MONCTON AND AREA
The blockbuster survey “Oh, Canada,” originally held at MASS MoCA in the States, finally opens in its namesake nation this week—in this case, spread through four Atlantic Canadian venues. The three New Brunswick galleries hosting parts of the show will open their portions with a gallery crawl on June 26. The crawl begins at 7 p.m. at the Louise-et-Reuben-Cohen Art Gallery, followed by the Owens Art Gallery at 8 p.m., and the Galerie Sans Nom at 9:30 p.m. A shuttle service will be provided between the Owens and Moncton-area galleries, with artists present at each venue.
The “Oh, Canada” train doesn’t just stop in New Brunswick. A PEI component completes the picture at the Confederation Centre Art Gallery, with the exhibition beginning on June 26 and a gala opening taking place June 28.
The Beaverbrook Art Gallery remains a champion for Atlantic Canadian art and collections, and it continues the tradition this week with the opening of “Off the Grid: Abstract Painting in New Brunswick.” Pushing back against the Maritimes’ popular association with realism, the show includes works by contemporary artists connected with the province including Sarah Cale, Mark DeLong, Jay Isaac and others. It also notably highlights the work of R. D. Turnbull (1899–1950), who the exhibition argues was at the forefront of abstraction in Canada as early as 1930. Opening reception for this and other Beaverbrook summer exhibitions takes place June 26 at 5 p.m.
TORONTO AND AREA
A new work by Geoffrey Farmer debuts at the Art Gallery of Ontario on July 2 from 6:30 to 8:30 p.m., with an artist talk preceding at 5:30 p.m. In it, Farmer promises to revisit a 1974 configuration of the Henry Moore Sculpture Centre. The past gets revisited in other ways on June 29 at 2 p.m. as the McMichael Canadian Art Collection opens a touring exhibition on Charles Edenshaw, the groundbreaking 19th-century Haida artist. On a more contemporary note, the annual Art Spin Exhibition takes over 108 Vine Street starting June 26 from 7 p.m. to 1 a.m. including work by Adam David Brown, Heather Nicol, Jim Verburg and others. And Pedro Reyes brings his internationally known therapeutic intervention works to the Power Plant beginning on June 27 at 8 p.m. Drop by to schedule an appointment to discover “a means to stop self-censorship when faced with oppressive situations.”
“A Trip to the Moon” brings works by Maggie Groat, Jimmy Limit and Andrea Pinheiro to Republic Gallery beginning on June 26 from 6 to 8 p.m. Elsewhere, Robert Linsley opens a show at CSA Space on June 26 from 6 to 9 p.m. Issues of labour are taken up in “Eight Ounces Half a Pound” at Access Gallery, which includes Tommy Ting’s sculptural facsimile of an early 20th century cannery machine dubbed (at the time) the “Iron Chink.” And Turner Prize nominee Duncan Campbell is featured in a weekend-long screening of his film Bernadette at Western Front. The screening kicks off with an opening at 7 p.m. on June 26.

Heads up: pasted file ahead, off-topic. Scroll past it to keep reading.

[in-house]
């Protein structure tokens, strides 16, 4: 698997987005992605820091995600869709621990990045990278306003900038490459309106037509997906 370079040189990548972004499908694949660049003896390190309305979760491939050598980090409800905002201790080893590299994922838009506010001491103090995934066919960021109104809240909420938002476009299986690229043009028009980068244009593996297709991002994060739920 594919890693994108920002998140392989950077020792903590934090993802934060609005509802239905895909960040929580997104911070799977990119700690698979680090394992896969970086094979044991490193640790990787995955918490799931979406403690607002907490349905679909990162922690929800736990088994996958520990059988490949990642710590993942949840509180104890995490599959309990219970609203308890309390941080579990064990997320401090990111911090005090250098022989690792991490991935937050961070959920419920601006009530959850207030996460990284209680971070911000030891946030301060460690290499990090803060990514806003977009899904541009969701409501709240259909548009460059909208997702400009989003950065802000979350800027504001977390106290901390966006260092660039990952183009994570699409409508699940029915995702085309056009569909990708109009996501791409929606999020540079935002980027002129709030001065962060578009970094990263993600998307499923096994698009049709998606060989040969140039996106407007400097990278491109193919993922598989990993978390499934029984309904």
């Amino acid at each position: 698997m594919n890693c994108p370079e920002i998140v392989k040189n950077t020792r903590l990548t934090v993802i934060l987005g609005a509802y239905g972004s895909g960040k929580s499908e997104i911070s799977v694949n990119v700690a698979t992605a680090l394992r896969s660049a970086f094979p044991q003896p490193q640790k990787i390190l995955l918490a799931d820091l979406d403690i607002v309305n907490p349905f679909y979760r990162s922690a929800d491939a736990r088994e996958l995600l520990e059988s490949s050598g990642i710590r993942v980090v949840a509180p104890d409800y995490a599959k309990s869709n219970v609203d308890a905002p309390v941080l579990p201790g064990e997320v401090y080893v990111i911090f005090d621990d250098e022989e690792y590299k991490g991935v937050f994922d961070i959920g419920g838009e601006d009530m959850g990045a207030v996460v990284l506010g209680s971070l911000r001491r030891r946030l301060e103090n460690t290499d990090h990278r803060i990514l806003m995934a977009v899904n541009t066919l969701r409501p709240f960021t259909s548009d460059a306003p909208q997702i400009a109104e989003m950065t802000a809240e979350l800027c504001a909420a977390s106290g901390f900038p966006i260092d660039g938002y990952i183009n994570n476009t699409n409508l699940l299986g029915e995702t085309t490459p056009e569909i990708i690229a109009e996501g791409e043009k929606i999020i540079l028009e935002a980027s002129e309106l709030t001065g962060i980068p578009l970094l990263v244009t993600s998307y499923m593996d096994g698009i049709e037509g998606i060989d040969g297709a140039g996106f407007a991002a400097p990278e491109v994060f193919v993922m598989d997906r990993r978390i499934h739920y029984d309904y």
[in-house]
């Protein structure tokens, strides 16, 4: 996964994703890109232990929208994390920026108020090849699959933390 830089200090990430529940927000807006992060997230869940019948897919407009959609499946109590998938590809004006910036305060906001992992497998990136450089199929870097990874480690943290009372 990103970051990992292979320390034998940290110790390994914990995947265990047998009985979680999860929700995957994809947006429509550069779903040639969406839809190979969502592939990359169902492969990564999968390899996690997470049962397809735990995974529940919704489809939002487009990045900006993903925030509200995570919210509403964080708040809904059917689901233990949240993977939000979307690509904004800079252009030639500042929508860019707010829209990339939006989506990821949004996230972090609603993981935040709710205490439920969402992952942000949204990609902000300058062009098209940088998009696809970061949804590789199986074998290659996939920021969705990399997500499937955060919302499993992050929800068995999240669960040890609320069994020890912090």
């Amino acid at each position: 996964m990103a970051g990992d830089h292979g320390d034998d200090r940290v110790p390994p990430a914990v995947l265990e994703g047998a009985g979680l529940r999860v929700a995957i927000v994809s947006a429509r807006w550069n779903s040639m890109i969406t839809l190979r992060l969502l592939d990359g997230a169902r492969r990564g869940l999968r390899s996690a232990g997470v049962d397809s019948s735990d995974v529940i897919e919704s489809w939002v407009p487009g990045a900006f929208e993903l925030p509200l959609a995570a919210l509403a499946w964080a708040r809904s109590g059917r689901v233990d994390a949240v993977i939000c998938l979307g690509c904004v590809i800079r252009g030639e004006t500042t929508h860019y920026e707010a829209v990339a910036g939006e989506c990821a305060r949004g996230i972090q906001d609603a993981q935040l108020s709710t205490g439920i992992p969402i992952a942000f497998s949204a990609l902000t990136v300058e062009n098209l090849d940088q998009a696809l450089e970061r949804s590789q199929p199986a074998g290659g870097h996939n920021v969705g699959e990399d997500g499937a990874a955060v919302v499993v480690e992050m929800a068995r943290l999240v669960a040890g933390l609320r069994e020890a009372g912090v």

The aptly named “Summer in Paris: Mount Real” exhibition brings some new, hard-edged works by BGL to the fore along with works from other artists in Parisian Laundry’s roster. (The works from BGL include a rendering of an old “Oui” billboard that has become flaked and decayed with age.) The exhibition opens on June 28. And a more international view comes into sight in “Next,” a show of rising artists including Hugh Scott-Douglas, Brie Ruais and Tony Lewis. That survey opens at Arsenal on June 27 from 6 to 9 p.m.
A touring exhibition devoted to the work of Montreal’s ATSA—a collective whose works distributed goods to the homeless, as well as engaging other forms of social marginality—opens at the New Gallery on June 27 at 8 p.m. Elsewhere, it’s worth taking in an artist talk by Yvonne Mullock at the Esker Foundation on June 28 from 3 to 4 p.m. Over the past few months, Mullock, along with members of the the Chinook Guild of Fibre Arts, has transformed Esker’s project space into a live, functioning workshop where a hooked rug has been produced using materials sourced from local neighbourhoods, such as threadbare clothing and old household linens.
It’s a real coast-to-coast exchange happening at Open Space on June 27. “The Travelling Republic” is an interdisciplinary collaborative project by artists from Newfoundland and Labrador including Gerri Lynn Mackey, Ingrid Mary Percy, and the late Colette Urban. Activities referenced include a touton breakfast and walking parade. (If you don’t know what a touton is, this is your chance to find out.)
The state of contemporary Canadian painting comes into focus in the Ottawa Art Gallery’s “Close Listening,” a show featuring works by Eli Bornowsky, Jeremy Hof, Monique Mouton and Jinny Yu. Join the artists and critic Robert Enright at the opening reception on June 26 at 5 p.m. for a talk about their (often divergent) approaches
What is the relationship between community and printmaking processes? The question is explored in “All In,” an exhibition opening June 27 from 5 to 8 p.m. at Martha Street Studio. Curated by Abigail Auld and Suzie Smith, “All In” features work by Shannon Gerard, James N. Hutchinson, and Poster Club (a collective which includes Canadian Turner Prize nominee Ciara Phillips). Watch for events during the course of the exhibition including a drawing party, collage party and more.
Our weekly must-sees, published each Thursday, are selected from press material sent to email@example.com at least two days prior to publication. For listings of art openings, exhibitions and events, please visit canadianart.ca/calendar.